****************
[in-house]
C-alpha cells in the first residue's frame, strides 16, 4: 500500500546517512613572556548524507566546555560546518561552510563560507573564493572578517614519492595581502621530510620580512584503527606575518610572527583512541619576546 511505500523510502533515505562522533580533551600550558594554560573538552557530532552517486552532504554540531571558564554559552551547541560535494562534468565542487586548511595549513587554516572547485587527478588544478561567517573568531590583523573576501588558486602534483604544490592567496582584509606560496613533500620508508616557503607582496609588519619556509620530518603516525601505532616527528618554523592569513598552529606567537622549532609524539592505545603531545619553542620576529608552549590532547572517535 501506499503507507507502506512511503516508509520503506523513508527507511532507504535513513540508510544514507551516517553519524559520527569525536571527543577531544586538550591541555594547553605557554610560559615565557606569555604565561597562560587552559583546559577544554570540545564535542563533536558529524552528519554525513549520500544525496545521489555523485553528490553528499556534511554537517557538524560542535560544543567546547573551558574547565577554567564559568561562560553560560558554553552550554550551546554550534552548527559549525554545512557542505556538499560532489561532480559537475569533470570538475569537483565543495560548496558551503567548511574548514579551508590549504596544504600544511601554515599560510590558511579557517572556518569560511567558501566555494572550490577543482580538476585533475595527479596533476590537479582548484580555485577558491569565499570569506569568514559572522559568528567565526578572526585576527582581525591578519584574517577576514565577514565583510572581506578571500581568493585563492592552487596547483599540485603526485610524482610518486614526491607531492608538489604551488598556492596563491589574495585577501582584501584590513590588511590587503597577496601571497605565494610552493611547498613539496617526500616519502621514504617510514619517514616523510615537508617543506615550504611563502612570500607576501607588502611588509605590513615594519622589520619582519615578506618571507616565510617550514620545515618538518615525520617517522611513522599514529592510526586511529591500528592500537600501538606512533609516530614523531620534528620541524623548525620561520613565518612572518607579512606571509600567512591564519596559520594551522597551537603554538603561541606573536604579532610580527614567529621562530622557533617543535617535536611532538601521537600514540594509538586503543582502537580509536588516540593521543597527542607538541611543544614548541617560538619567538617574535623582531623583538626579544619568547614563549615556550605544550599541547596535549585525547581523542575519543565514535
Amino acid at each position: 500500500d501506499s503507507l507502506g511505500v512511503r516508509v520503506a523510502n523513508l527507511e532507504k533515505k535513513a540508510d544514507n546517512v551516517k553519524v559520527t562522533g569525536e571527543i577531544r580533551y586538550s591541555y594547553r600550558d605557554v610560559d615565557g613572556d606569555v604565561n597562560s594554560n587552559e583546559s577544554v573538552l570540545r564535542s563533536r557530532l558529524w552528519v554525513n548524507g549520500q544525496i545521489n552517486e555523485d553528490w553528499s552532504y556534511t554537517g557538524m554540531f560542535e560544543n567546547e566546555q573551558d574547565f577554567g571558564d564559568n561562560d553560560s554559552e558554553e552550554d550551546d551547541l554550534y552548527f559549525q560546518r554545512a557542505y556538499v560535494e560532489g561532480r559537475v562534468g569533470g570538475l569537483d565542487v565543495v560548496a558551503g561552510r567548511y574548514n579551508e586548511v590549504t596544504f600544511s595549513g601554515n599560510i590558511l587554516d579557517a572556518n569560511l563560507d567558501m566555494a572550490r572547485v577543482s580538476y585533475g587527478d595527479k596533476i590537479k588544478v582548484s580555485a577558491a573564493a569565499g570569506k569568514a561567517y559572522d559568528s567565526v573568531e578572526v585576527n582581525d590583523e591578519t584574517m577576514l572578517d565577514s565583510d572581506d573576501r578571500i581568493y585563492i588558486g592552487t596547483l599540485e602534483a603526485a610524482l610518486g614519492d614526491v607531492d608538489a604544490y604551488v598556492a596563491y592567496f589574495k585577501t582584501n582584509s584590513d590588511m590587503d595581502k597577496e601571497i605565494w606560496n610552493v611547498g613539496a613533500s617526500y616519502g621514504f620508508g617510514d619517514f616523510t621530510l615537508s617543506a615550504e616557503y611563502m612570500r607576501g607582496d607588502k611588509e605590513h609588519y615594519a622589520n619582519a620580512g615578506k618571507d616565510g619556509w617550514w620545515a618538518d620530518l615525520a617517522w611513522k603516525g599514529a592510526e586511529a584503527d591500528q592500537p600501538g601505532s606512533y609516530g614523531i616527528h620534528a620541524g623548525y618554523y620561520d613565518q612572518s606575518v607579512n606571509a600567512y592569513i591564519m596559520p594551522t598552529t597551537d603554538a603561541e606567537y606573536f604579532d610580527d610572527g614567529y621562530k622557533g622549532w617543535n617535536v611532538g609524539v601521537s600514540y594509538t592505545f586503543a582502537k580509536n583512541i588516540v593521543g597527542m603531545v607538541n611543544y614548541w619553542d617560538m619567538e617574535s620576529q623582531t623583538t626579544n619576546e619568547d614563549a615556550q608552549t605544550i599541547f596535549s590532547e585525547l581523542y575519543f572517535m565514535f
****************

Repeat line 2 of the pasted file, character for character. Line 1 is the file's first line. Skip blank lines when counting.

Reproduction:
C-alpha cells in the first residue's frame, strides 16, 4: 500500500546517512613572556548524507566546555560546518561552510563560507573564493572578517614519492595581502621530510620580512584503527606575518610572527583512541619576546 511505500523510502533515505562522533580533551600550558594554560573538552557530532552517486552532504554540531571558564554559552551547541560535494562534468565542487586548511595549513587554516572547485587527478588544478561567517573568531590583523573576501588558486602534483604544490592567496582584509606560496613533500620508508616557503607582496609588519619556509620530518603516525601505532616527528618554523592569513598552529606567537622549532609524539592505545603531545619553542620576529608552549590532547572517535 501506499503507507507502506512511503516508509520503506523513508527507511532507504535513513540508510544514507551516517553519524559520527569525536571527543577531544586538550591541555594547553605557554610560559615565557606569555604565561597562560587552559583546559577544554570540545564535542563533536558529524552528519554525513549520500544525496545521489555523485553528490553528499556534511554537517557538524560542535560544543567546547573551558574547565577554567564559568561562560553560560558554553552550554550551546554550534552548527559549525554545512557542505556538499560532489561532480559537475569533470570538475569537483565543495560548496558551503567548511574548514579551508590549504596544504600544511601554515599560510590558511579557517572556518569560511567558501566555494572550490577543482580538476585533475595527479596533476590537479582548484580555485577558491569565499570569506569568514559572522559568528567565526578572526585576527582581525591578519584574517577576514565577514565583510572581506578571500581568493585563492592552487596547483599540485603526485610524482610518486614526491607531492608538489604551488598556492596563491589574495585577501582584501584590513590588511590587503597577496601571497605565494610552493611547498613539496617526500616519502621514504617510514619517514616523510615537508617543506615550504611563502612570500607576501607588502611588509605590513615594519622589520619582519615578506618571507616565510617550514620545515618538518615525520617517522611513522599514529592510526586511529591500528592500537600501538606512533609516530614523531620534528620541524623548525620561520613565518612572518607579512606571509600567512591564519596559520594551522597551537603554538603561541606573536604579532610580527614567529621562530622557533617543535617535536611532538601521537600514540594509538586503543582502537580509536588516540593521543597527542607538541611543544614548541617560538619567538617574535623582531623583538626579544619568547614563549615556550605544550599541547596535549585525547581523542575519543565514535